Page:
Throughout his life, maps have been a source of imagination and wonder for Christopher Norment. Mesmerized by them since the age of eight or nine, he found himself courted and seduced by maps, which served functional and allegorical roles in showing him worlds that he might come to know and helping him understand worlds that he had already explored.
Maps may have been the stuff of his dreams, but they sometimes drew him away from places where he should have remained firmly rooted. In the Memory of the Map explores the complex relationship among maps, memory, and experience—what might be called a “cartographical psychology” or “cartographical history.” Interweaving a personal narrative structured around a variety of maps, with stories about maps as told by scholars, poets, and fiction writers, this book provides a dazzlingly rich personal and intellectual account of what many of us take for granted.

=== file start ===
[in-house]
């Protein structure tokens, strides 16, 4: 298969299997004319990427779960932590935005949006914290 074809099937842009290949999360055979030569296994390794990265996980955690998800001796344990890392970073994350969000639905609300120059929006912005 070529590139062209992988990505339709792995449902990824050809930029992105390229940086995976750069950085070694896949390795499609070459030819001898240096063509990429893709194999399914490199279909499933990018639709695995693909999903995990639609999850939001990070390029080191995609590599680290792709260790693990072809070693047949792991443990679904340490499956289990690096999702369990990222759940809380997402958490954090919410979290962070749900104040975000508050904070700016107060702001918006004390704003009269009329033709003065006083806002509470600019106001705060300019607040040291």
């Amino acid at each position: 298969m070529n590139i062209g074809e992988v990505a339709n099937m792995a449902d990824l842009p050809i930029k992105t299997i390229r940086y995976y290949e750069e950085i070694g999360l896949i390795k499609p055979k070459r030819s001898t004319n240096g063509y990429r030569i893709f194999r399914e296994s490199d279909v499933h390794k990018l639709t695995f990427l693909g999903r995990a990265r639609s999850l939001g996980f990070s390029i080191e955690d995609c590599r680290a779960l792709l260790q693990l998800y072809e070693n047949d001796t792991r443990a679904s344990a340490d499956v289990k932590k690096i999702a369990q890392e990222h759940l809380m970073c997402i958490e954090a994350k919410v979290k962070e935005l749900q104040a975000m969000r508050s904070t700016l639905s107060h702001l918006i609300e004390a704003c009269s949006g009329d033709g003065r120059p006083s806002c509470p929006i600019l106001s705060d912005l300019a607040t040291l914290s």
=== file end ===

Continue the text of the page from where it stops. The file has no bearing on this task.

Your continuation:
A dialog between desire and the maps of his life, an exploration of the pleasures, utilitarian purposes, benefits, and character of maps, this rich and powerful personal narrative is the matrix in which Norment embeds an exploration of how maps function in all our lives. Page by page, readers will confront the aesthetics, mystery, function, power, and shortcomings of maps, causing them to reconsider the role that maps play in their lives.